For two thousand years, the Catholic Church has enjoyed and valued the contributions of the transsexual faithful -- particularly in the priesthood and in the holy orders. That long tradition of acceptance ended only in 1997, when an extremist was allowed to taint orthodox beliefs with the sophistry of modern psychiatry.
The Catholic Church’s doctrine on gender & marriage is based on a certain key passages in the New Testament. In essence, there are two tracks toward the Spiritual Life: First, a man & woman can join together in marriage to produce a family devoted to living the Christian Life. However, a more blessed course is to live a chaste life while serving God alone – meanwhile overcoming sexual desire. In a marriage, devotion to one’s spouse is a distraction from complete commitment to God & His Kingdom. Likewise, sexual desire itself disturbs the tranquility necessary for true Spirituality.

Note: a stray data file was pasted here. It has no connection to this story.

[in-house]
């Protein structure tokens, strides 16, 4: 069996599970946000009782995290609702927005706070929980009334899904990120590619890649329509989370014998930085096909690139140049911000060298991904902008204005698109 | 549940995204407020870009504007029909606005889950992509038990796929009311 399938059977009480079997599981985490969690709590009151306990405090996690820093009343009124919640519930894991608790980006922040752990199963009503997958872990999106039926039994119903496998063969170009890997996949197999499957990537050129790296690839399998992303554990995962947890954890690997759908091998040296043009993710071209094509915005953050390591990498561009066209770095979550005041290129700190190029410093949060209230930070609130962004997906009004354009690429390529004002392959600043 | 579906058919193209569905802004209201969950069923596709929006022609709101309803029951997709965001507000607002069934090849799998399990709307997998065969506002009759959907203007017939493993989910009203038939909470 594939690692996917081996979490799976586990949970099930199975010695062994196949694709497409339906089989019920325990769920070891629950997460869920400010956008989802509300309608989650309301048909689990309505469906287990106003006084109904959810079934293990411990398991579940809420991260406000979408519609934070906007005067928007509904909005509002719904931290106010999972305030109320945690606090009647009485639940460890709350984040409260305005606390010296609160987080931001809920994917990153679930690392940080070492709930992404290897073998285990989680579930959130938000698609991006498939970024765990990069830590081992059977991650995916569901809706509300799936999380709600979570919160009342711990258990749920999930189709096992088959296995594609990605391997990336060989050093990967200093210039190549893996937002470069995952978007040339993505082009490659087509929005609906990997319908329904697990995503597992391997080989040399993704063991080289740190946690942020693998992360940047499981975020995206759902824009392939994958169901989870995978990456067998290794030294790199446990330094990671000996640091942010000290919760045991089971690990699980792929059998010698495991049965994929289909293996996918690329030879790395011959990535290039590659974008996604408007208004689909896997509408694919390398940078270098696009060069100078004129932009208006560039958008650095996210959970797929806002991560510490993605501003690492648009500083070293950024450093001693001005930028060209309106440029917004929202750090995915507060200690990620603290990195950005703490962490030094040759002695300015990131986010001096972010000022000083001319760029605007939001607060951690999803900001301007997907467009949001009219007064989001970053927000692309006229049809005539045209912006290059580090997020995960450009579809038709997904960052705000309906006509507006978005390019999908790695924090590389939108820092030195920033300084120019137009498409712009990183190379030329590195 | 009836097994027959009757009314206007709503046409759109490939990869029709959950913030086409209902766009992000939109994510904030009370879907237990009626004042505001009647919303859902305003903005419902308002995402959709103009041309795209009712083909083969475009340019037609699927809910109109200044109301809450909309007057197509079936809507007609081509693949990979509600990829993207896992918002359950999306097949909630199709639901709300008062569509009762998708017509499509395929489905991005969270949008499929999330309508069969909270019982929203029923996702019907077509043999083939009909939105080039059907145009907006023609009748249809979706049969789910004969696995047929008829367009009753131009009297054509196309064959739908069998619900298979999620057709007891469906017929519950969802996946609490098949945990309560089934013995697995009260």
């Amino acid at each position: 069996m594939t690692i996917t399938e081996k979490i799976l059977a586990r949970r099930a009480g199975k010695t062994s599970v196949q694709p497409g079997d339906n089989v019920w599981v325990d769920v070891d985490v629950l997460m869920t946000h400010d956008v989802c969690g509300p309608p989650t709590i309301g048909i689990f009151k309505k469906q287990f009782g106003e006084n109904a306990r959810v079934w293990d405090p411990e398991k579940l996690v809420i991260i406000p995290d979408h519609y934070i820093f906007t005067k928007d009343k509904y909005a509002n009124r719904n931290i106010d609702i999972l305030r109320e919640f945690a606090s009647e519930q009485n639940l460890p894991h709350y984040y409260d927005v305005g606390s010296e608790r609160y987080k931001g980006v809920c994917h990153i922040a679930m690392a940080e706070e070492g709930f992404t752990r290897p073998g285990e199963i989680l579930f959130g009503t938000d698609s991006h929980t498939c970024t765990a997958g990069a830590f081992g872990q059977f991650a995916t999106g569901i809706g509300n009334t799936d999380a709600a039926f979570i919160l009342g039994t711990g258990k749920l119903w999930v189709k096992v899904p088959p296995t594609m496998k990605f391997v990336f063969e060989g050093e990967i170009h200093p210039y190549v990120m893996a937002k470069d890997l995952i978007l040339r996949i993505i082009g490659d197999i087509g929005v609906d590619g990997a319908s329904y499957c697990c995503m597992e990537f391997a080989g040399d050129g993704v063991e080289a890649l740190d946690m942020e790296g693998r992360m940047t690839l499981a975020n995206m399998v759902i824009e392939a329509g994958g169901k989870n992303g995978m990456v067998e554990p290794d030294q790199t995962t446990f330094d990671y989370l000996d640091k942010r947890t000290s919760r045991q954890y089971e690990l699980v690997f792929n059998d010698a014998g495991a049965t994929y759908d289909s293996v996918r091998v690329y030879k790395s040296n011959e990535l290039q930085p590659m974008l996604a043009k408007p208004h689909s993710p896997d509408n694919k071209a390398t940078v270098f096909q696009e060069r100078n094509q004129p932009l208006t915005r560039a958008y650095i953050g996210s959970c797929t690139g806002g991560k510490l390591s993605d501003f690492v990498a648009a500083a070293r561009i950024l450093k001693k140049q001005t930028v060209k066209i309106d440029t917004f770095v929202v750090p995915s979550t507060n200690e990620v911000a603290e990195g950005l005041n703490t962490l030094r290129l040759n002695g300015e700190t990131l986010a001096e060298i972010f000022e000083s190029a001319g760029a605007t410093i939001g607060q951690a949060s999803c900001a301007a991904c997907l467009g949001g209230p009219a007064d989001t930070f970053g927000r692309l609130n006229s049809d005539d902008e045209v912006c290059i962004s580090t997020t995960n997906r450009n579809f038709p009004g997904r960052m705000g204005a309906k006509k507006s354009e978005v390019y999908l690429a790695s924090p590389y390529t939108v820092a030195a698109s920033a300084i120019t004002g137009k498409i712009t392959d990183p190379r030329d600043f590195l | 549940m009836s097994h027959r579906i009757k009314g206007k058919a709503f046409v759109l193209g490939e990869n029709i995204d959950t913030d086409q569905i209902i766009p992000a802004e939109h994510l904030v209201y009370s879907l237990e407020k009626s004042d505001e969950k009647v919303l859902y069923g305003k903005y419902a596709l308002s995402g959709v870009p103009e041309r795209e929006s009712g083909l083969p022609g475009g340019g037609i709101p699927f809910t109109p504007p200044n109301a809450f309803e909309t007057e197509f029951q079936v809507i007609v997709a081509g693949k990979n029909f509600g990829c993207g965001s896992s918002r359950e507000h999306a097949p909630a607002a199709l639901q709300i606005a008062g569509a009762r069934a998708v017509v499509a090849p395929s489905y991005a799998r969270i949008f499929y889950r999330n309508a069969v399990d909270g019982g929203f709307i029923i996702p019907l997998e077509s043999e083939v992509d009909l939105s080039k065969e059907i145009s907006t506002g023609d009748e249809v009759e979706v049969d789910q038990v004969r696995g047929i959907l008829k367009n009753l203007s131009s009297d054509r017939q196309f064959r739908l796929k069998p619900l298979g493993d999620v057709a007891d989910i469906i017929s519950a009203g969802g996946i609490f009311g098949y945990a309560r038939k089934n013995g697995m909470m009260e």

Note that chastity is possible even within a marital relationship. The following scriptures are the primary basis for these doctrines: It is good for a man not to touch a woman. Nevertheless, to avoid fornication, let every man have his own wife, and let every woman have her own husband. I say therefore to the unmarried and widows, It is good for them if they abide even as I. -- I Corinthians 7:1, 8-9 He that is unmarried careth for the things that belong to the Lord, how he may please the Lord: But he that is married careth for the things that are of the world, how he may please his wife. There is difference also between a wife and a virgin. The unmarried woman careth for the things of the Lord, that she may be holy both in body and in spirit: but she that is married careth for the things of the world, how she may please her husband.